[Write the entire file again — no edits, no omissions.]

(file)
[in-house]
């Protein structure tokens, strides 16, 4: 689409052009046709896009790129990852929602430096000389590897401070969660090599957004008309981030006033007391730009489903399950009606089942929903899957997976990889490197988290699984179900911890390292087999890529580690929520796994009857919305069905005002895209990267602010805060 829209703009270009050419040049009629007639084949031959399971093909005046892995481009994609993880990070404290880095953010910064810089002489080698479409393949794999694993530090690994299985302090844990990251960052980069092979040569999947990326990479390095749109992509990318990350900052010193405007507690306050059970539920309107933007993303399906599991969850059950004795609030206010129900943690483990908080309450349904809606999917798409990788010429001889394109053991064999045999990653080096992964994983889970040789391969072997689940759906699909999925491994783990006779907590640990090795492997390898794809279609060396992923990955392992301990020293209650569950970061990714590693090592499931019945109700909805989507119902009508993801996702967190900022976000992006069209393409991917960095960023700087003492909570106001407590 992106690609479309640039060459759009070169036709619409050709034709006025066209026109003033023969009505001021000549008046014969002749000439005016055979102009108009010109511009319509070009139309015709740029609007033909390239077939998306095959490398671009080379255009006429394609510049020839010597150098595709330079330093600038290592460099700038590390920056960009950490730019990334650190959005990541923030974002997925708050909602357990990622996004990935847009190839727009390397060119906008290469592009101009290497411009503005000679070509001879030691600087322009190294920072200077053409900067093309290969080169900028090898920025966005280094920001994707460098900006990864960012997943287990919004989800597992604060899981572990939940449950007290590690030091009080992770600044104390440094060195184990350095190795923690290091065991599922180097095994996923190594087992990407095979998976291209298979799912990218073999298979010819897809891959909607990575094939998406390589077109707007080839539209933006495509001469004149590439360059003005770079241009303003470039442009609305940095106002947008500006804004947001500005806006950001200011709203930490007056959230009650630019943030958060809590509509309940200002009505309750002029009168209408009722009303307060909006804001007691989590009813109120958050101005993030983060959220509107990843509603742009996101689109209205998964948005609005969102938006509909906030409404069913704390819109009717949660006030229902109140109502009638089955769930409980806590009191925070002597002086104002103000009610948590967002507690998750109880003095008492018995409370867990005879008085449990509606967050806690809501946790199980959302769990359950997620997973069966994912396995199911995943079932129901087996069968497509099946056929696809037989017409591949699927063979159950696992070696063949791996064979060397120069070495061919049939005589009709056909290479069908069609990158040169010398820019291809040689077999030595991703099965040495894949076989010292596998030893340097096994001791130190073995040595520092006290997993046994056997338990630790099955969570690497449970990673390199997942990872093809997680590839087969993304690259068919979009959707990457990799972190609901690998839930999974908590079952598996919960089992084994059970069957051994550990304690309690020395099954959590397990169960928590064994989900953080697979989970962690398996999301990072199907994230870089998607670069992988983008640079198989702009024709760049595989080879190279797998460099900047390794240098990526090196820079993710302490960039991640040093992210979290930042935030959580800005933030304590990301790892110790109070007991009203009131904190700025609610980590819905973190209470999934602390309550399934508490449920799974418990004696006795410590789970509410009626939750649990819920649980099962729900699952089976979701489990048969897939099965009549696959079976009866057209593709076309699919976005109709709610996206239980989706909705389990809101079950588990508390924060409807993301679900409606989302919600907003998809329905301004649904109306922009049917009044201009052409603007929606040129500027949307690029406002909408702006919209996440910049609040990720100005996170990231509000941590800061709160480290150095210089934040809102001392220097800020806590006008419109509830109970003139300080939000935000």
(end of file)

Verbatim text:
[in-house]
């Protein structure tokens, strides 16, 4: 689409052009046709896009790129990852929602430096000389590897401070969660090599957004008309981030006033007391730009489903399950009606089942929903899957997976990889490197988290699984179900911890390292087999890529580690929520796994009857919305069905005002895209990267602010805060 829209703009270009050419040049009629007639084949031959399971093909005046892995481009994609993880990070404290880095953010910064810089002489080698479409393949794999694993530090690994299985302090844990990251960052980069092979040569999947990326990479390095749109992509990318990350900052010193405007507690306050059970539920309107933007993303399906599991969850059950004795609030206010129900943690483990908080309450349904809606999917798409990788010429001889394109053991064999045999990653080096992964994983889970040789391969072997689940759906699909999925491994783990006779907590640990090795492997390898794809279609060396992923990955392992301990020293209650569950970061990714590693090592499931019945109700909805989507119902009508993801996702967190900022976000992006069209393409991917960095960023700087003492909570106001407590 992106690609479309640039060459759009070169036709619409050709034709006025066209026109003033023969009505001021000549008046014969002749000439005016055979102009108009010109511009319509070009139309015709740029609007033909390239077939998306095959490398671009080379255009006429394609510049020839010597150098595709330079330093600038290592460099700038590390920056960009950490730019990334650190959005990541923030974002997925708050909602357990990622996004990935847009190839727009390397060119906008290469592009101009290497411009503005000679070509001879030691600087322009190294920072200077053409900067093309290969080169900028090898920025966005280094920001994707460098900006990864960012997943287990919004989800597992604060899981572990939940449950007290590690030091009080992770600044104390440094060195184990350095190795923690290091065991599922180097095994996923190594087992990407095979998976291209298979799912990218073999298979010819897809891959909607990575094939998406390589077109707007080839539209933006495509001469004149590439360059003005770079241009303003470039442009609305940095106002947008500006804004947001500005806006950001200011709203930490007056959230009650630019943030958060809590509509309940200002009505309750002029009168209408009722009303307060909006804001007691989590009813109120958050101005993030983060959220509107990843509603742009996101689109209205998964948005609005969102938006509909906030409404069913704390819109009717949660006030229902109140109502009638089955769930409980806590009191925070002597002086104002103000009610948590967002507690998750109880003095008492018995409370867990005879008085449990509606967050806690809501946790199980959302769990359950997620997973069966994912396995199911995943079932129901087996069968497509099946056929696809037989017409591949699927063979159950696992070696063949791996064979060397120069070495061919049939005589009709056909290479069908069609990158040169010398820019291809040689077999030595991703099965040495894949076989010292596998030893340097096994001791130190073995040595520092006290997993046994056997338990630790099955969570690497449970990673390199997942990872093809997680590839087969993304690259068919979009959707990457990799972190609901690998839930999974908590079952598996919960089992084994059970069957051994550990304690309690020395099954959590397990169960928590064994989900953080697979989970962690398996999301990072199907994230870089998607670069992988983008640079198989702009024709760049595989080879190279797998460099900047390794240098990526090196820079993710302490960039991640040093992210979290930042935030959580800005933030304590990301790892110790109070007991009203009131904190700025609610980590819905973190209470999934602390309550399934508490449920799974418990004696006795410590789970509410009626939750649990819920649980099962729900699952089976979701489990048969897939099965009549696959079976009866057209593709076309699919976005109709709610996206239980989706909705389990809101079950588990508390924060409807993301679900409606989302919600907003998809329905301004649904109306922009049917009044201009052409603007929606040129500027949307690029406002909408702006919209996440910049609040990720100005996170990231509000941590800061709160480290150095210089934040809102001392220097800020806590006008419109509830109970003139300080939000935000």